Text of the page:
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England white ball – top of the world

In the 50-odd years I have been following and covering sport the England international side has let itself and supporters down competitively.

In international football tournaments we fail to beat the big boys, often as not losing in the quarter finals on penalties.

In Rugby World Cups we produce superb performances as in Japan against the All Blacks but are then too easily beaten in the final by South Africa.

When cricket began to bifocate  into white ball and red ball we were slow to react.

We treated for some years both formats as identical. Only recently have we appointed a dedicated white ball captain in Eion Morgan and recruited players like Jason Roy who are not up to Test standard.

Yesterday I watched the second ODI against Australia.

England’s total of 231 was unconvincing as they did not bat very well. At 144-2, with Aaron Finch and Manes Labuschagne at the crease, the Aussie victory seemed a formality.

Ironically my theory of competitive weakness is best proved against the Aussies.

This time not so. It was the Aussies that had a meltdown.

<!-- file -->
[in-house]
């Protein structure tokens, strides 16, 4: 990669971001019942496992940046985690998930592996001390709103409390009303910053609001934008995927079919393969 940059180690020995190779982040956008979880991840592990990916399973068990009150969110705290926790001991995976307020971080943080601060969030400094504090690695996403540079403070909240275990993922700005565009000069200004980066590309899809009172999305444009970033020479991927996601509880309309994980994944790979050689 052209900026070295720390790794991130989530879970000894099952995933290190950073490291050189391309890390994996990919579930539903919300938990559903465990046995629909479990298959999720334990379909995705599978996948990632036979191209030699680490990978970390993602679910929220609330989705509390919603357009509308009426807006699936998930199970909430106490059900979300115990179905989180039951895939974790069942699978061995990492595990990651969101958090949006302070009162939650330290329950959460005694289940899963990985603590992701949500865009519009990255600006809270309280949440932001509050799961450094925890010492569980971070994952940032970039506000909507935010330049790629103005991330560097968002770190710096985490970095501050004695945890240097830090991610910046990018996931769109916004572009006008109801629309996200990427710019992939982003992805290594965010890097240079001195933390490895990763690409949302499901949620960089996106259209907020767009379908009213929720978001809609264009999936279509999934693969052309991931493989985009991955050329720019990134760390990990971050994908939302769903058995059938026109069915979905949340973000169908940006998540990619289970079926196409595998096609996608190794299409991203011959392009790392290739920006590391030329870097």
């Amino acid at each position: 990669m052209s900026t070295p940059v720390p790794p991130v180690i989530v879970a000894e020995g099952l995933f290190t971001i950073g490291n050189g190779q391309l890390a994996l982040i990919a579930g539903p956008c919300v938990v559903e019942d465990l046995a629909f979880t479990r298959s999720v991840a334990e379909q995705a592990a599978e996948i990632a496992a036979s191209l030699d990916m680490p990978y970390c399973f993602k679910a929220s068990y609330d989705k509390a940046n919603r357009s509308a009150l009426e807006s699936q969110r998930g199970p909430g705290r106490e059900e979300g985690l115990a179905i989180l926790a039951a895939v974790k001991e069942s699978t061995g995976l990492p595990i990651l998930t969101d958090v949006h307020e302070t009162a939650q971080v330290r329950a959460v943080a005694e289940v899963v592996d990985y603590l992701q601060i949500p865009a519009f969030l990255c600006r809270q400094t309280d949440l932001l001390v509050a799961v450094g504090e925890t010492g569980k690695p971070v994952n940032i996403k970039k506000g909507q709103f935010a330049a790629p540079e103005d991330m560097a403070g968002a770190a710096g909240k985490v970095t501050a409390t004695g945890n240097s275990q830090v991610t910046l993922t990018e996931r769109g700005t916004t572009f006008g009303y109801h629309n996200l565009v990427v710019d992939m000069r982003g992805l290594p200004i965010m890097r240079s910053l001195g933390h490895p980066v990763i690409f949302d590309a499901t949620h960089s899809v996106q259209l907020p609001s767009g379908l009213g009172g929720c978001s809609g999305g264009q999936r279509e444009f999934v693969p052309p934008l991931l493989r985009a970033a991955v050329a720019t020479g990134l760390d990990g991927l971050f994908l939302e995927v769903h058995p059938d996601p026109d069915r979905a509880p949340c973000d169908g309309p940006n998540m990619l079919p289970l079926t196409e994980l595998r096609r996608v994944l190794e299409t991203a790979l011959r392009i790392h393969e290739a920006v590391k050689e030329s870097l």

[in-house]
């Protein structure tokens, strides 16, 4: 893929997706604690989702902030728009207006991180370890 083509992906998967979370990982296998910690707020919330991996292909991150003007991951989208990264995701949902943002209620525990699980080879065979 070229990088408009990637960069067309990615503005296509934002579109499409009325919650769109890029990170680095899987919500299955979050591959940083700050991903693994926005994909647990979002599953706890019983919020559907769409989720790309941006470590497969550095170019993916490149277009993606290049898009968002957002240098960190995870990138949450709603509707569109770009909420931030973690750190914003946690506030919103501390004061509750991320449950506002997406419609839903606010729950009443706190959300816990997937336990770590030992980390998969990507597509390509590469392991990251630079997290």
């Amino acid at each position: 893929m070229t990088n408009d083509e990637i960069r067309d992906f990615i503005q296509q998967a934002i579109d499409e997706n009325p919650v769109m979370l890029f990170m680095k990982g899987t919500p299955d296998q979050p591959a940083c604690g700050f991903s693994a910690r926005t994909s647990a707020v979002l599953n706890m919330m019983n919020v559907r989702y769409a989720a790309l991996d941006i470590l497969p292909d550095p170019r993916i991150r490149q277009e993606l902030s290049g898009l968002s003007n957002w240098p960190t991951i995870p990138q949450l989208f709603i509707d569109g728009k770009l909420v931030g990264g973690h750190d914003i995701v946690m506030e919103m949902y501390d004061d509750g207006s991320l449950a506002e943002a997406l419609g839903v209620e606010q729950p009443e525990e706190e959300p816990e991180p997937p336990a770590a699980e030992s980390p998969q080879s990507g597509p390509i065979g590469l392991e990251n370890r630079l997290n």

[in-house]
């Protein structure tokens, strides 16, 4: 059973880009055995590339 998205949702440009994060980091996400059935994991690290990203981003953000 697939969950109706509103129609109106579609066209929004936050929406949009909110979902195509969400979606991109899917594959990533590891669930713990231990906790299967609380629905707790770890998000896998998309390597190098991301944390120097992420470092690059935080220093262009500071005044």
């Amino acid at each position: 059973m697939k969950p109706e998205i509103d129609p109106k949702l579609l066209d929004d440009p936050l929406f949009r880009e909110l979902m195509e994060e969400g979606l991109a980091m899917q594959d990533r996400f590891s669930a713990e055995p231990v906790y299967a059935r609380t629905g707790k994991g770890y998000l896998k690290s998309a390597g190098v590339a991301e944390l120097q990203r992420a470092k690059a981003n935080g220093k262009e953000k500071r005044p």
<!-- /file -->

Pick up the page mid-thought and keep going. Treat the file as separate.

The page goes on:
Jofra Archer and Chris Woakes skittled out the middle order and in the end the victory was comfortable.

Eion Morgan is as responsible as any for this volte-face with his leadership and authority. When Alex Hales committed one misdeed too many off the pitch it was made clear by Morgan that his presence was no longer welcome.

Jos Buttler and David Bairstow have mastered both formats but we have seen more the emergence of the separate white ball cricketer like Sam Billings.

Whilst the England white ball team dominates global cricket I can foresee a negative knock-on effect on Test cricket.

The way poor big Stuart Broad was wrapped in cotton wool after throwing his toys out of the pram when only rested does not compare well with the treatment of Jofra Archer.

With so much dosh to be earned in the IPL, Jofra might decide his commitments to England will not extend to beyond the white ball, as Moeen Ali has already done.

Just as happened in white ball those that govern cricket might have to change and adapt their thinking.

About Douglas Heath

Douglas Heath began his lifelong love affair with cricket as an 8 year-old schoolboy playing OWZAT? Whilst listening to a 160s Ashes series on the radio. He later became half-decent at doing John Arlott impressions and is a member of Middlesex County Cricket Club. He holds no truck at all with the T20 version on the game. More Posts